The hydroponic root zone is a microcosm of the real world below ground. Confined and restricted by volume, it requires a high degree of control for maximum efficiency. Plants grown in soil and in hydroponics have the same requirements for water, oxygen and nutrients, but the frequent rate of replenishment of these in soilless culture is one of the main advantages of hydroponic production.
While root growth and health may go largely unobserved by many indoor gardeners, the proper functioning of roots is vital to plant productivity, and hydroponic methods can place specific demands on root system physiology.
Soil vs. Hydroponic Root Systems
In most soil systems, plant roots have the freedom to grow and stretch out as they need to. Many plants will send tap roots many feet deep into the soil in search of nutrients and water, while other species may develop shallow, but highly branched, root systems. This is due to the fact that root morphology depends not only on genetics, but also on soil and water constraints in the root zone.
In hydroponics, where the available root volume is highly restricted, root density is considerably higher than in most soil-based systems. However, with water, nutrients and oxygen delivered directly to the root surface on a frequent basis, hydroponic plants don’t need to expend as much energy on growing roots for long-distance foraging.
While we may feel secure in the fact that our plants are being provided plentiful supplies of root-essential oxygen, moisture and nutrient ions, there are other root physiology factors in soilless systems that need some consideration. Root function is dependent on a wide range of interrelated factors. Just as in soil, hydroponic roots can be affected by temperature, microbial populations, competition, pathogens, salinity, toxicities and root exudates.
Root growth is an ongoing process. Over time, root density increases as new roots are produced. The regeneration of new roots is essential for normal plant development, as the majority of nutrients are absorbed through younger root tissues.
Roots respond to gravity, and to touch when they contact a solid surface. For example, in a restricted growing container, roots tend to head downwards and form a mat in the lower regions of the growing substrate. Eventually, as roots continue to grow, the point will be reached where extreme root binding occurs—even in plants receiving a regular supply of nutrients—and overall plant growth is restricted. The size of the container must allow for this continual root growth.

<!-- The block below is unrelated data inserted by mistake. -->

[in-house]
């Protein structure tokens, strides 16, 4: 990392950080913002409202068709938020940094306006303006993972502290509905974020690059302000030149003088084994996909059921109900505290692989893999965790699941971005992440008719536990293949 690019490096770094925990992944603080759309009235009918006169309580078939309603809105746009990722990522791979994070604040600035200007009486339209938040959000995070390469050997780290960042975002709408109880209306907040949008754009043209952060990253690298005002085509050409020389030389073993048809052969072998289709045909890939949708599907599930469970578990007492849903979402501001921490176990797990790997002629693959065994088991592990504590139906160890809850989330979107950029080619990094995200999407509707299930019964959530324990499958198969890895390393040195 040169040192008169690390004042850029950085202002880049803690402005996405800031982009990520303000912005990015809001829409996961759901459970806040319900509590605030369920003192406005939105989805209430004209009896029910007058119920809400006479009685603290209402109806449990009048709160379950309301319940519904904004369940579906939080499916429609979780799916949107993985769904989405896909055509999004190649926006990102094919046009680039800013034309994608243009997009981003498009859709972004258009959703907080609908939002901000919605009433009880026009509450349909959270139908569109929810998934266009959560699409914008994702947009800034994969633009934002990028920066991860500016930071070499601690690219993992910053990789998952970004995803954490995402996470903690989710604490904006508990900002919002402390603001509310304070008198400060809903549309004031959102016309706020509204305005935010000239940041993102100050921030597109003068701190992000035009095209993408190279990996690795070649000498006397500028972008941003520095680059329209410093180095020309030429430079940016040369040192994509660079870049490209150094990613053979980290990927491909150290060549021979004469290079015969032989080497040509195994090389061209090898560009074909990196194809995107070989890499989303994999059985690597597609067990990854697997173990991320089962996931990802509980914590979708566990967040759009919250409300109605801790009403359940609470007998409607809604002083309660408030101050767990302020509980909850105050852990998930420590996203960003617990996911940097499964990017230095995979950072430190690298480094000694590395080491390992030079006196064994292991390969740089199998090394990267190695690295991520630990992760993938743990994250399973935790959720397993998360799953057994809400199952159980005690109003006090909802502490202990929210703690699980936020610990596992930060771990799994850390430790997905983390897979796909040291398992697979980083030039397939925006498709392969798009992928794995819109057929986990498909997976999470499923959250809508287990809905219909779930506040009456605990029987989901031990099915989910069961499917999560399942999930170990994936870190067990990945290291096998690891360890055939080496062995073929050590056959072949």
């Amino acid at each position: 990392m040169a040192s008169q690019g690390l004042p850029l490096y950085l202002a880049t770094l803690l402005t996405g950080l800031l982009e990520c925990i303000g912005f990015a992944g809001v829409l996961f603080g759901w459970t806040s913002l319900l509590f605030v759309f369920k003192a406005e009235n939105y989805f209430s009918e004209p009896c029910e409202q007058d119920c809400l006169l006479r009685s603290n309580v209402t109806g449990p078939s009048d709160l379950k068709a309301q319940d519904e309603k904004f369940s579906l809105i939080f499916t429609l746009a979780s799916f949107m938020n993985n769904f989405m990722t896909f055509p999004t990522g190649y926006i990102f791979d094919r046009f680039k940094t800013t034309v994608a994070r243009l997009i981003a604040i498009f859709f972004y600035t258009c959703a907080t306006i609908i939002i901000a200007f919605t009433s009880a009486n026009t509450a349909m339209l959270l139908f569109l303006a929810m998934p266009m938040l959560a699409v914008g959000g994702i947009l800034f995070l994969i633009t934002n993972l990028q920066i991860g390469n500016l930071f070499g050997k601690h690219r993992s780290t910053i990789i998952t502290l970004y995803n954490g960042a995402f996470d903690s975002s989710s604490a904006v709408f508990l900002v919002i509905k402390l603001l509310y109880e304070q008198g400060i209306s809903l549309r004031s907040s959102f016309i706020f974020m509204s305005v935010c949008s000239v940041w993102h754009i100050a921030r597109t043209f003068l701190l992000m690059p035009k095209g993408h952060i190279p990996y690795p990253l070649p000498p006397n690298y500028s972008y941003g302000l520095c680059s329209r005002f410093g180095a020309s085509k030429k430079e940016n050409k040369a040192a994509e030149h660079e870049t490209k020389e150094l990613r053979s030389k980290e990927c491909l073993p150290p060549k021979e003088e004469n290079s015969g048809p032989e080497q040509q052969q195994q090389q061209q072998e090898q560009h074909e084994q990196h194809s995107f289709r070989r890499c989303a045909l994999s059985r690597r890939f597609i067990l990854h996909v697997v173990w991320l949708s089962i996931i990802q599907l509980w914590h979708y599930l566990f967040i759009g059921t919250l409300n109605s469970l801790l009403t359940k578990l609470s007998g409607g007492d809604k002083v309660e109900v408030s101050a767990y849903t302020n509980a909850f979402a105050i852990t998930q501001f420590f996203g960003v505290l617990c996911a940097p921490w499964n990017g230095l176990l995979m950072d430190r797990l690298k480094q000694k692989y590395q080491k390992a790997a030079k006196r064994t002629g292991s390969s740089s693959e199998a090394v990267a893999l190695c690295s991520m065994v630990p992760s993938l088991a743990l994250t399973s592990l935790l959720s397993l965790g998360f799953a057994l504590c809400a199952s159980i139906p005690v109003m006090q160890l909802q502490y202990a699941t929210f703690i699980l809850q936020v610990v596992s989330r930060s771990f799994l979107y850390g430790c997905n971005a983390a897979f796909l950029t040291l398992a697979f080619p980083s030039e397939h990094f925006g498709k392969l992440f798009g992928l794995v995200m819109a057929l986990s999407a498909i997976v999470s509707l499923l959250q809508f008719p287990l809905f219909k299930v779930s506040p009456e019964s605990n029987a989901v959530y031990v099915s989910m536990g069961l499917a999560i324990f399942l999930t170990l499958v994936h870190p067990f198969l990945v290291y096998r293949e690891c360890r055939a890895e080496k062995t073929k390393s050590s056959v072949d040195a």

Oxygen is a vital component of root physiology. The superior oxygenation of the root zone and nutrient solution that hydroponics provides helps improve root health, as without enough oxygen to complete the respiration process, roots will suffocate. Plants will exhibit a strategy called oxytropism, where roots will avoid growing in oxygen-deprived areas such as water-logged soils, overwatered hydroponic substrates and stagnant nutrient solutions.
Some plants require large amounts of oxygen within the root zone, particularly when growing in the protected, warm conditions provided year-round with indoor gardens. A restricted root zone is limited in how much oxygen it can hold, so it relies heavily on oxygen replenishment. This can be carried out by dissolved oxygen in the nutrient solution, or by oxygen percolation down into the root zone during irrigation.
If roots require more oxygen than what they can get through replenishment, their function begins to slow, as does the uptake of water and nutrients.
Eventually, a lack of oxygen can cause root-cell death and increase the risk of root diseases such as pythium. The more restricted the root zone volume, the greater the replenishment rate of oxygen must be. In hydroponics, this can be achieved in a number of ways. Some grow mediums contain larger pores than others and allow oxygen to diffuse faster down into the root zone. Second, nutrient solutions carry dissolved oxygen, so increasing the dissolved oxygen content of the solution via aeration and making sure the root zone is not oversaturated with water will ensure more oxygen is available for root uptake.
In many hydroponic systems, plants can be grown in separate containers or slabs of substrate, yet some plants are often grown side-by-side to allow the roots of both plants to intermingle. Some studies have found that plants produce more root mass when sharing space with a neighbor as compared to plants growing alone. It is thought that this triggers plants to enhance their competitive ability for nutrients. However, root overgrowth may occur in this situation at the expense of reproductive growth, and such findings may be species-specific, as it appears that the roots of some plant species can sense the roots of neighboring plants and respond accordingly. Further studies might help us determine how plants grown side-by-side may influence the growth of each other in hydroponic systems.
The temperature of a root zone strongly affects shoot growth. In fact, root zone temperature plays more of a role in growth and development than the temperature of the air surrounding the plant because the root tissue sends numerous, non-hydraulic messages to the shoot, which influences the way the shoot responds to its environment. So, with many plant functions under the control of what goes on down in the roots, root zone temperature becomes an extremely important factor to monitor. Research has shown that even less than 30 minutes of root zone heat buildup can have a negative impact on many crops, which cannot be countered by having a low daily temperature average. Just a few minutes a day of root zone temperatures of more than 86°F will slow the growth of heat-sensitive crops such as lettuce and parsley.